The authors test their algorithm on 1 prediction problem on Mountain Car and 2 control problems on Mountain Car and Acrobot. The results show that such methods improve performance (Section 5.1, Figure 3), are generally less sensitive to step-size (Section 5.2, Figure 4), and have reduced interference (Section 5.3, Figure 5).
Policy Evaluation Networks
What it says
In most RL algorithms, value functions play a central role in finding a good policy, and thus it is trained with a lot of transitions. The transitions that are used to train this value function are dependent on the current policy, so the value function estimate is “influenced by previously seen policies, possibly in an unpredictable way.” To “generalize the value function among different policies” authors suggest giving some description of the policy as an input. The authors propose Policy Evaluation Network (PVN), a neural network that predicts the expected cumulative reward of a given policy. PVN is fully differentiable and can be trained with supervised learning. The PVN can be trained with a dataset of pairs of randomly initialized policies and corresponding expected returns obtained through Monte-Carlo rollouts. After training, the policy can be improved with gradient ascent in the space of parametrized policies without environment interaction.
To represent a policy to give as the input to the PVN, simply flattening and concatenating layers of the policy network may lose valuable information on the dependencies between layers. Therefore, the authors propose “network fingerprinting,” where the policy is characterized by the outputs when it is given a set of “probing states.” These probing states synthetic inputs with the purpose of accurately representing the policy. To choose the probing states, the authors randomly initialize them and train them using backpropagation along PVN. (This is possible since the entire PVN is differentiable.)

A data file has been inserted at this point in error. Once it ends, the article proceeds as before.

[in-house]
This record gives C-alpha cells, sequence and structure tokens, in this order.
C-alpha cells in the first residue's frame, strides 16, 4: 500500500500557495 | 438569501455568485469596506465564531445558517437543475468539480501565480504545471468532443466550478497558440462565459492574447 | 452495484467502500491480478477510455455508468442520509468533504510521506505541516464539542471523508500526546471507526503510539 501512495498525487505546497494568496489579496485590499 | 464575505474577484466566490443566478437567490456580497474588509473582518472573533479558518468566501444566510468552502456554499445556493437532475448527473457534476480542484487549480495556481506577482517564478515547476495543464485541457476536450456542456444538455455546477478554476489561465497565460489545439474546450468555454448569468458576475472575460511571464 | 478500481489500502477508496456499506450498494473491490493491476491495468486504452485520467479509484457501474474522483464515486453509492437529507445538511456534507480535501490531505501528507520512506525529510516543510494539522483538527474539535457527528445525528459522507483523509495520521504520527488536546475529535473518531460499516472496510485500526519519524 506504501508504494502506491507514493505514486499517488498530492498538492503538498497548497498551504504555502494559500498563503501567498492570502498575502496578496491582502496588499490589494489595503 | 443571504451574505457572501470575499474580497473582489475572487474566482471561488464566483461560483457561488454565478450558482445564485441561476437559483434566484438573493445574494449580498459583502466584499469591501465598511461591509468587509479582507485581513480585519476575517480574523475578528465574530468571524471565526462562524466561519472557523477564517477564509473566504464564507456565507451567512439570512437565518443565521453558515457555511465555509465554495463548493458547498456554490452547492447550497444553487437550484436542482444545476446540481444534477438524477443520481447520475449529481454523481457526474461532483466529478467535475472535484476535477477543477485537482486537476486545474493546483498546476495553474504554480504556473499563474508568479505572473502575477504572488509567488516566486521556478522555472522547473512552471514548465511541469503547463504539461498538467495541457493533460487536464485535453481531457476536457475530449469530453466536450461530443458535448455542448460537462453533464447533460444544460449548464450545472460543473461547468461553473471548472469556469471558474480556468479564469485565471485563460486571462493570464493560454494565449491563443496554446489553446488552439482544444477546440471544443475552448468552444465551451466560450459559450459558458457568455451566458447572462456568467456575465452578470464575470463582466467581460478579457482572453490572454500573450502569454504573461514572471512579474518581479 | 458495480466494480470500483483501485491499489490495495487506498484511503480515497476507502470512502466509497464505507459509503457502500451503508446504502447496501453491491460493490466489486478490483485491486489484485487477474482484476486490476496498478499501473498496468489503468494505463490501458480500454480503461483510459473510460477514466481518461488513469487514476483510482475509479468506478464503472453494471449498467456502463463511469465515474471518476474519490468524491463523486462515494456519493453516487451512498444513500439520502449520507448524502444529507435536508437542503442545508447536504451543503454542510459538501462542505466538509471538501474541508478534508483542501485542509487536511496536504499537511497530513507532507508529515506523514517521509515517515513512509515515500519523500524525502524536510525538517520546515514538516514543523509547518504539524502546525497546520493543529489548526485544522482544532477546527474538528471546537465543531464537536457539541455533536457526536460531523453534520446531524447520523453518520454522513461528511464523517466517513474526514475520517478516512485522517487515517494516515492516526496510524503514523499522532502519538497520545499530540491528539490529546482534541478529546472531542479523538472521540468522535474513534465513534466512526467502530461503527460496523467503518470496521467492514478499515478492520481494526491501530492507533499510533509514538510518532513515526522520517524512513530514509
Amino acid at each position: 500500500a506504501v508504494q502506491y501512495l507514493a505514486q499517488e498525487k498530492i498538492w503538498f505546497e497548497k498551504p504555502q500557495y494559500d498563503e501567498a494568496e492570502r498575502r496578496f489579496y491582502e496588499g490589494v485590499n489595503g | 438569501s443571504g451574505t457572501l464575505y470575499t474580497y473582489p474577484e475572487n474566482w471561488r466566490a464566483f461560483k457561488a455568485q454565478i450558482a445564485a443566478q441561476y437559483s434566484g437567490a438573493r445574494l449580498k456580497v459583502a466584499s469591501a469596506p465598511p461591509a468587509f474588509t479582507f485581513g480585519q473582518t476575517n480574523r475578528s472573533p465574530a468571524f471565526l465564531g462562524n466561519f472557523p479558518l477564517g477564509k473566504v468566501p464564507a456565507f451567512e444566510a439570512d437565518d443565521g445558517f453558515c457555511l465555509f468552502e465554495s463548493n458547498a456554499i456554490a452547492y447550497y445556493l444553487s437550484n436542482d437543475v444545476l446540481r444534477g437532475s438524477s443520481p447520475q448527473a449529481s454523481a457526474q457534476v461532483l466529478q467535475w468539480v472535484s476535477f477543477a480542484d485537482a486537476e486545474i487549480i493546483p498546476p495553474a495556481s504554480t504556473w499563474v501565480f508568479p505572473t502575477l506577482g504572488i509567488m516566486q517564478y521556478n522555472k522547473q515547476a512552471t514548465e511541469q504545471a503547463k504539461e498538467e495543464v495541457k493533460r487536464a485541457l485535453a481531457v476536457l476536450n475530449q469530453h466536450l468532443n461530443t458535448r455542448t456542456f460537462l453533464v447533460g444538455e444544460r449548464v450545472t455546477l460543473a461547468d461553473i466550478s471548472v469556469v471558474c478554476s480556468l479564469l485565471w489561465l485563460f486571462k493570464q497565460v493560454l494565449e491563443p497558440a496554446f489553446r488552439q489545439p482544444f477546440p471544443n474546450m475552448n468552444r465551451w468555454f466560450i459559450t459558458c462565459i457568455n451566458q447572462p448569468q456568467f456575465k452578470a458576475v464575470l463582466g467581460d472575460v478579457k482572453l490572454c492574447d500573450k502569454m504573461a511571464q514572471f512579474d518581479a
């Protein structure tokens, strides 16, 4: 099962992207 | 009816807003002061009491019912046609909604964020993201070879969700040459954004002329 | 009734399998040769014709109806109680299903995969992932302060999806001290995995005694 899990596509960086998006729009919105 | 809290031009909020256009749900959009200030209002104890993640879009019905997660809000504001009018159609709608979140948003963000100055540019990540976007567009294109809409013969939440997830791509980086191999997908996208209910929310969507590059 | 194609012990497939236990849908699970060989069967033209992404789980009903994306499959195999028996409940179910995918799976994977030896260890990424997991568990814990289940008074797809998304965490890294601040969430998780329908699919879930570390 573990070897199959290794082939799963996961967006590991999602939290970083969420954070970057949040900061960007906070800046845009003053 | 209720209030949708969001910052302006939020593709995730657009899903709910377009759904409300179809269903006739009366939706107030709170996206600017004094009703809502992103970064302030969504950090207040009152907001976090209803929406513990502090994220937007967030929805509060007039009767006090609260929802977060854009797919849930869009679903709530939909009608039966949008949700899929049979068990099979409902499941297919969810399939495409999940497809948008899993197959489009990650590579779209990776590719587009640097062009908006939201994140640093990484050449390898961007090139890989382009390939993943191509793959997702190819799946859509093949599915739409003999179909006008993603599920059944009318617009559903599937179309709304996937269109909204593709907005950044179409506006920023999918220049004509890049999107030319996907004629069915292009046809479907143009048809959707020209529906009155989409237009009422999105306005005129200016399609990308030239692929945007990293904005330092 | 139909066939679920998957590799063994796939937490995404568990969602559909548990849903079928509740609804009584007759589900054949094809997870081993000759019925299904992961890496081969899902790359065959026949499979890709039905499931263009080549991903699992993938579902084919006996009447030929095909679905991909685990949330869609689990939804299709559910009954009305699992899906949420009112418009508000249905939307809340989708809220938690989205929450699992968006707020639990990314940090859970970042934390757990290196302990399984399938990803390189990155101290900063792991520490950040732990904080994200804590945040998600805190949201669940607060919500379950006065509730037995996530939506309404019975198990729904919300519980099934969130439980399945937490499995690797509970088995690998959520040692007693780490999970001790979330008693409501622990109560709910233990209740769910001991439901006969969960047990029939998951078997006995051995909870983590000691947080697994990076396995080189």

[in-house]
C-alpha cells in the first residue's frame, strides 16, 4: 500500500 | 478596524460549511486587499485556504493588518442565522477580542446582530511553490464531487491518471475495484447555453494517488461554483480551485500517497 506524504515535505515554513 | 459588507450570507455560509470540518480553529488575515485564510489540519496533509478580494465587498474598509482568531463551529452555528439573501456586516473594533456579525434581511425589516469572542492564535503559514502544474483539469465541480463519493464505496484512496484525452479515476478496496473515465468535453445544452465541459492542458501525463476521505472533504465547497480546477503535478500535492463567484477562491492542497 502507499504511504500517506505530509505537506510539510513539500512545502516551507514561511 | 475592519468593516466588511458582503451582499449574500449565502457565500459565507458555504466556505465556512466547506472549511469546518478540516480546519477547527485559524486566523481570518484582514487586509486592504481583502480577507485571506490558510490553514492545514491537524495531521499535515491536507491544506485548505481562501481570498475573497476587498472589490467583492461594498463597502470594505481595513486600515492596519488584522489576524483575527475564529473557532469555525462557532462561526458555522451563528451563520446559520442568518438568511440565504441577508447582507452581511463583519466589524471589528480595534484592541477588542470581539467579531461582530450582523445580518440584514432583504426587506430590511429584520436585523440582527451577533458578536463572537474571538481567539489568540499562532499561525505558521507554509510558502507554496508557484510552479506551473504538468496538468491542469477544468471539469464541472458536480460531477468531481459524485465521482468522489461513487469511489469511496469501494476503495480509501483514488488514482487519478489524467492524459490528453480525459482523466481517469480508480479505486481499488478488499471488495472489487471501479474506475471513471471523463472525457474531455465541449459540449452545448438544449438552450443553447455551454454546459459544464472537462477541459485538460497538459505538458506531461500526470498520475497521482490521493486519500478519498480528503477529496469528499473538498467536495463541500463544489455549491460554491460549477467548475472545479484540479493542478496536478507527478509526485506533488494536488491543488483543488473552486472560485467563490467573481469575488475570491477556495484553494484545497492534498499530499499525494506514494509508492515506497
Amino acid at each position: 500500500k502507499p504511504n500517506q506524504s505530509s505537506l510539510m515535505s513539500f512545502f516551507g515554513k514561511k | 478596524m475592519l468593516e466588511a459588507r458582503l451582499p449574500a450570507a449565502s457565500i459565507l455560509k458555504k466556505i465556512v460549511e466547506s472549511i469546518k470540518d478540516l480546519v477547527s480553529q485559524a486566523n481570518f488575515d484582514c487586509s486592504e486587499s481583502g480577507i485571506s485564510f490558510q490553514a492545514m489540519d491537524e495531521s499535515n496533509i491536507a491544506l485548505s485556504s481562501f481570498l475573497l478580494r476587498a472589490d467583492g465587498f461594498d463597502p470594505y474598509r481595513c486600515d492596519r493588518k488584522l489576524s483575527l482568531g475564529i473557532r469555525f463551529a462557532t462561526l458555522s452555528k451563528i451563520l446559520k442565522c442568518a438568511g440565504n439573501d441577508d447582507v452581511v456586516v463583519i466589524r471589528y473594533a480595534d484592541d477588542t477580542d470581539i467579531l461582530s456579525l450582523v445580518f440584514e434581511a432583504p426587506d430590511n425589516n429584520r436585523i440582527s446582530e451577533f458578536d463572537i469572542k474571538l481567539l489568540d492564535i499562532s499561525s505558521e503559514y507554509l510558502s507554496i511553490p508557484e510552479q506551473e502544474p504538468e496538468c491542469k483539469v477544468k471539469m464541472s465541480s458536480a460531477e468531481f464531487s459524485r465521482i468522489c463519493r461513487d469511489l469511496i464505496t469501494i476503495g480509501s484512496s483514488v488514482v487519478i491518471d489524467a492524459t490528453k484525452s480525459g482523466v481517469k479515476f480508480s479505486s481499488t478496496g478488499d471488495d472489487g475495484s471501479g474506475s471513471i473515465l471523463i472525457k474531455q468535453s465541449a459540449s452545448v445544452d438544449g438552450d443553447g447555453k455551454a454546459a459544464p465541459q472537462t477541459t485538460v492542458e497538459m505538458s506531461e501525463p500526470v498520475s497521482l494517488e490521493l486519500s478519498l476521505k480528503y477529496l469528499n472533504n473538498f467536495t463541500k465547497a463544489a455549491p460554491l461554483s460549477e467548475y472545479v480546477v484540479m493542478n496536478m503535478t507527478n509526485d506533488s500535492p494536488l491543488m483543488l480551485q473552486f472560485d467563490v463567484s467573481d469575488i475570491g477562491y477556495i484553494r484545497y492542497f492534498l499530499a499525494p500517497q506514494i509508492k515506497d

The authors test PVN on 2-state MDP, CartPole, and MuJoCo Swimmer. The results in CartPole show that network fingerprinting is necessary for multilayered policy networks, and the results in Swimmer show that PVN can perform better than DDPG, TD3, and SAC.
Here is some more exciting news in RL:
Maxmin Q-learning: Controlling the Estimation Bias of Q-learning
Reduce the overestimation bias by maintaining multiple estimates of the action value and using the minimum of them as the Q-learning target.
Estimating Q(s,s’) with Deep Deterministic Dynamics Gradients
Create a value function that estimates the return when transitioning from one state to another. This “decouples actions from values” and allows (1) off-policy learning with observations from suboptimal or random policies and (2) learning on environments with redundant action spaces.
TWIML: Advancements in Reinforcement Learning with Sergey Levine
This is a 42-minute TWIML AI Podcast with Sergey Levine.
TWIML: Upside-Down Reinforcement Learning with Jürgen Schmidhuber
This is a 33-minute TWIML AI Podcast with Jürgen Schmidhuber.
Self-Tuning Deep Reinforcement Learning
Use metagradients to self-tune important hyperparameters of IMPALA such as discount factor, bootstrapping parameter, and loss weights, resulting in better performance.
Jelly Bean World: A Testbed for Never-Ending Learning
A new 2D gridworld environment for lifelong learning with vision and “scent” observations.